Zwarych stressed that men need to understand better the tremendous impact they have on the woman’s choice. “They are equally responsible for the life created. Men need to know what they are asking women to do when they are pressuring them for an abortion. Men need to be reminded this is flesh of their flesh, blood of their blood. They need to be protective of the lives that are placed here. We get some men that are supportive, but that’s the exception.”

In South Carolina, other Birthright offices are located in Columbia, Greenville, and Clemson. And it is hoped by organizers that centers can be started in Beaufort and Myrtle Beach before the end of the year, as the Lowcountry location receives calls from an area ranging from Wilmington, N.C., to Savannah, Ga.

Said Zwarych, “When we first opened, I wondered if we needed another center. Now I wonder how many more we can build?”

In Charleston, the development of an active and involved Board of Directors has been a top priority for the organization. Last June, a committee formed to secure a new facility looked at long-term goals and vision for Birthright in the Holy City. A new location was found, but rent for the building has doubled. Expenses have increased as more clients have meant more pregnancy tests and higher phone bills.

Currently there are seven people on the board with a goal to have nine members. Public speaking is undertaken by some members of the board.

Members of the board are Fred Koch, chairman; Christian Brother Tony Quinn, vice chairman; James Rebuck, treasurer; Our Lady of Mercy Sister Rosemary Boyd, secretary; Rocco D’Ambrossio and Lisa Rawlins. Zwarych serves as an ex officio member.

Brother Quinn had previous experience in working with Birthright in Chicago as a high school counselor. He helps those interested in being counselors “to know what Birthright is and what it isn’t.” He also backs up counselors if they need to talk about a situation and offers them advice.

He explained some of the techniques used to counsel women at the center. “Sometimes it’s doing plain ordinary education. Most clients are four- to six- to eight-weeks along when they come in. We use the term ‘child,’ not ‘fetus.'”

The Christian brother said that many times volunteers have to educate the man that is involved. “Many times the initial call is from the father of the child. We give support to other members in the family to help the person get sound medical help. Abortion affects all.”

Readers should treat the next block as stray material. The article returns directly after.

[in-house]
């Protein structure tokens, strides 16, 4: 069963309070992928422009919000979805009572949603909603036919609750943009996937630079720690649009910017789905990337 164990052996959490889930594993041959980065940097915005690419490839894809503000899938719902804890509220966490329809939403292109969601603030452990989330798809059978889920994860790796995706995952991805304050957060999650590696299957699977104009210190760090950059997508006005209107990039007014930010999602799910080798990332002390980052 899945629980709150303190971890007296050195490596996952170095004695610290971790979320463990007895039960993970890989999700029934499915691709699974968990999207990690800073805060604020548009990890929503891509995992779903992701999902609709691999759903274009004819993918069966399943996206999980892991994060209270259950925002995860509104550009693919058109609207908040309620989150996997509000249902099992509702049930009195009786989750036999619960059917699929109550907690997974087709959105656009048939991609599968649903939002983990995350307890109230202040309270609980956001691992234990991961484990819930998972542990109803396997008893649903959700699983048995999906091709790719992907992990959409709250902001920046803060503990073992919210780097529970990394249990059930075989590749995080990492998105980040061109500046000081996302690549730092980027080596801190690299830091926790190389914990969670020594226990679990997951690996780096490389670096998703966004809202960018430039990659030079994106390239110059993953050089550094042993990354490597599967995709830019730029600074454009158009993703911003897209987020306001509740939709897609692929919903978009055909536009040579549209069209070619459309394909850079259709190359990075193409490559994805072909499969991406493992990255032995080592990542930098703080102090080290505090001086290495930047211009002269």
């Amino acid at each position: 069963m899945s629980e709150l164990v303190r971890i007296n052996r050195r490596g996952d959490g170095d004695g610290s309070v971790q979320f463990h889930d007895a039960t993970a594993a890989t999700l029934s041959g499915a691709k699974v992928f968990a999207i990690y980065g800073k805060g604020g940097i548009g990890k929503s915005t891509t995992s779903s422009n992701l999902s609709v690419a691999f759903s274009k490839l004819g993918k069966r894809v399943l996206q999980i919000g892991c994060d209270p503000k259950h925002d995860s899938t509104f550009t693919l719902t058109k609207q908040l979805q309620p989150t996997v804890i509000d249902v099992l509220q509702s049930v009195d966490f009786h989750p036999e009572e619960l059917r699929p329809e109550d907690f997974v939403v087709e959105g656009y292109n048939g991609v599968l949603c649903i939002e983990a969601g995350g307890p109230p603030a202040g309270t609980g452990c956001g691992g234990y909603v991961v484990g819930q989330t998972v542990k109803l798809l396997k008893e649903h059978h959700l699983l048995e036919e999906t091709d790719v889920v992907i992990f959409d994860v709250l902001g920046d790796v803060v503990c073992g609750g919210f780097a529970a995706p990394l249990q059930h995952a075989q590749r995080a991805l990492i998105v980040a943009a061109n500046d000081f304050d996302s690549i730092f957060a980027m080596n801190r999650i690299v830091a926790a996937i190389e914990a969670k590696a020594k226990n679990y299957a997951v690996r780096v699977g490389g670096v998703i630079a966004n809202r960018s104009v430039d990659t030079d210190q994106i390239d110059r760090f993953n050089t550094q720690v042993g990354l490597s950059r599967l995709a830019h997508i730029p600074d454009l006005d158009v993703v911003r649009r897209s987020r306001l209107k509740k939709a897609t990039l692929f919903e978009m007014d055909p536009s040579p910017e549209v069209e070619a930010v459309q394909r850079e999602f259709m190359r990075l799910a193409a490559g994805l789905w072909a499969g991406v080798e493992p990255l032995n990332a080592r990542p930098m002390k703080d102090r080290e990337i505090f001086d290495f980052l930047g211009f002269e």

Rebuck, from Divine Redeemer Church in Hanahan, became interested in Birthright after Zwarych spoke at the parish last year. He helps the organization with grants, campaigns, and fund raising, and is currently looking at things other pro-life groups have used to raise money.

Presently, the center receives funds from the diocesan Bishop’s Stewardship Appeal, various grants, and individual donations.

“We would like to have one paid staff. Right now we use volunteer bookkeepers, and we’d like to have enough income not to do that,” said Rebuck.

D’Ambrossio read about Birthright in his church bulletin and became involved through the efforts of Koch. “The people here have floored me. The volunteers here are incredible,” he said.

Zwarych followed up on his comments, adding that more people need to be involved. “It’s very rewarding and can be scary, but it’s one of the most valuable things I’ve done in my life.”

Training for Birthright volunteers consists of an orientation period and working with staff. Peer counseling and mentoring are key components. Time frames for different needs and talents are adjustable, as interested individuals can work at their own time and pace, with training normally taking a month to four months.

The center currently operates limited hours with two people always in the office, but clients can come in by appointment. There is a 24-hour national hotline in Atlanta that directs calls to Charleston for follow-up.

“We’d all like to see more contact with women and more volunteers to extend the hours,” Zwarych said. “Crises don’t wait.”

With the mother’s permission, the office posts when children are born on a “wall of life.” “It helps them to see that they are not the only one who has been through this and ‘I can make it through this also,'” she said.

These certificates and photos send a powerful message in a very subtle, caring way, reinforcing the motto of the crisis pregnancy organization, “The essence of Birthright is love.”

Birthright of Charleston can be reached at (843) 556-4403. Hours at the center are Tuesday, 10 a.m. to 2 p.m. and 4 to 6 p.m.; Wednesday, 4 to 6 p.m.; Thursday, 10 a.m. to 2 p.m.; two Fridays each month from 10 a.m. to 2 p.m.; first Saturday of each month from 10 a.m. to 1 p.m.; and other hours available by appointment. The hotline number is (800) 550-4900, and the website is